When it comes to the exploitation of workers in the United States some of the most vulnerable demographics are blue-collar workers doing cleaning, yard work, construction, farm work, and the populations that often fill up such industries are women, People of Color or immigrants. Last year, the Economic Policy Institute published a report that stated more than $3 billion in stolen wages had been recovered between 2017 and 2020. The groups that were hit hardest belonged to low-income industries. During the COVID pandemic, those same demographics also suffered the most financially, many falling below the poverty line. Wage theft adds insult to injury.

There are six biblical mitzvot concerned with paying workers their wages: five prohibitions and one positive commandment. The Torah is teaching us the seriousness of this obligation via such a high number of related mitzvot. We must recognize that something has gone wrong in our Jewish educational system the way ritual stringency keeps growing stricter while some basic ethical commitments aren’t taught. Every frum Jew knows all about Shabbat, niddah, and kashrut, but are we all familiar with the parameters of oshek, onaah and bal tolin?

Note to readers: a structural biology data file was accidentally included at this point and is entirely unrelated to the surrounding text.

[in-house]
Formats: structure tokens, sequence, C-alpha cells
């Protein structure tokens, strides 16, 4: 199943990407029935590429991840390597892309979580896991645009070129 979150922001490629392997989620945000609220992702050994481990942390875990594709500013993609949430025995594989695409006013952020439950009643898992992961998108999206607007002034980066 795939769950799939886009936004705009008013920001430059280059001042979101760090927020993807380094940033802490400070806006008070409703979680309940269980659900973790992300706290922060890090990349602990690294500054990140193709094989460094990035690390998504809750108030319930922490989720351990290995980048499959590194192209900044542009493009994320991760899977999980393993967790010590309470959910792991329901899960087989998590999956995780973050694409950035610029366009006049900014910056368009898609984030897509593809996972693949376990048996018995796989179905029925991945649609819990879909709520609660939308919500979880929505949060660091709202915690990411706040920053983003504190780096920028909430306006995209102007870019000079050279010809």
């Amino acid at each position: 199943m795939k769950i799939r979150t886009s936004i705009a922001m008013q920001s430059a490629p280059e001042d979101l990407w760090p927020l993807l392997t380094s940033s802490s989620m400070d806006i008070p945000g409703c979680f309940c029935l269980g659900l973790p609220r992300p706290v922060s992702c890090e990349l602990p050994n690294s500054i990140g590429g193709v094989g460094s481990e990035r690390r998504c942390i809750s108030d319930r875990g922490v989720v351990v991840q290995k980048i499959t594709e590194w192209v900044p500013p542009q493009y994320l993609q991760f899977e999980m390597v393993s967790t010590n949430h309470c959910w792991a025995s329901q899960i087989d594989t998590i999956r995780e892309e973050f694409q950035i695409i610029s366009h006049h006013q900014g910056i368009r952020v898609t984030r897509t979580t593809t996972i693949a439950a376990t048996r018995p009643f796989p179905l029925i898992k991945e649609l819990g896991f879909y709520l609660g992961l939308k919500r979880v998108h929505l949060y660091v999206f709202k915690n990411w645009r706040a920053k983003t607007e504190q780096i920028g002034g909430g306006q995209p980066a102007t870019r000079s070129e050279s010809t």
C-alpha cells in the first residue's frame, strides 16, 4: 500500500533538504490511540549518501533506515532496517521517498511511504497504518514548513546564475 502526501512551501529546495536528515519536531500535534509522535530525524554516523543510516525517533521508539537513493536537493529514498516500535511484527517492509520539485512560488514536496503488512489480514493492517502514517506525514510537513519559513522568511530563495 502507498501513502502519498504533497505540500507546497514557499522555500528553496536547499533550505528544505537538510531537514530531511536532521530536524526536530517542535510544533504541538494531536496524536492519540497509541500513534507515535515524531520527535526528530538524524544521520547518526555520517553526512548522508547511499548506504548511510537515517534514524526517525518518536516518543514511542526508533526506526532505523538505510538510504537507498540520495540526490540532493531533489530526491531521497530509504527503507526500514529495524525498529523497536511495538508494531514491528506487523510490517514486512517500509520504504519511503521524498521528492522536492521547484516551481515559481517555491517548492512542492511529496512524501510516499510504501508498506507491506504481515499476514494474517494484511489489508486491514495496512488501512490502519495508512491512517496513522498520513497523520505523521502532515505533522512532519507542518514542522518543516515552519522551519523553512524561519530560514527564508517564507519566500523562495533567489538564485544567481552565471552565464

Let us note and further educate on this moral requirement to make payments in a timely manner. Whether we employ others in business or hire a personal service of any kind, we must be conscious of the fact that the quality of human lives is at stake.

About the Author
Rabbi Dr. Shmuly Yanklowitz is the President & Dean of the Valley Beit Midrash (Jewish pluralistic adult learning & leadership), the Founder & President of Uri L’Tzedek (Jewish Social Justice), the Founder and CEO of Shamayim (Jewish animal advocacy), the Founder and President of YATOM, (Jewish foster and adoption network), and the author of 22 books on Jewish ethics. Newsweek named Rav Shmuly one of the top 50 rabbis in America and the Forward named him one of the 50 most influential Jews. The opinions expressed here represent the author’s and do not represent any organizations he is affiliated with.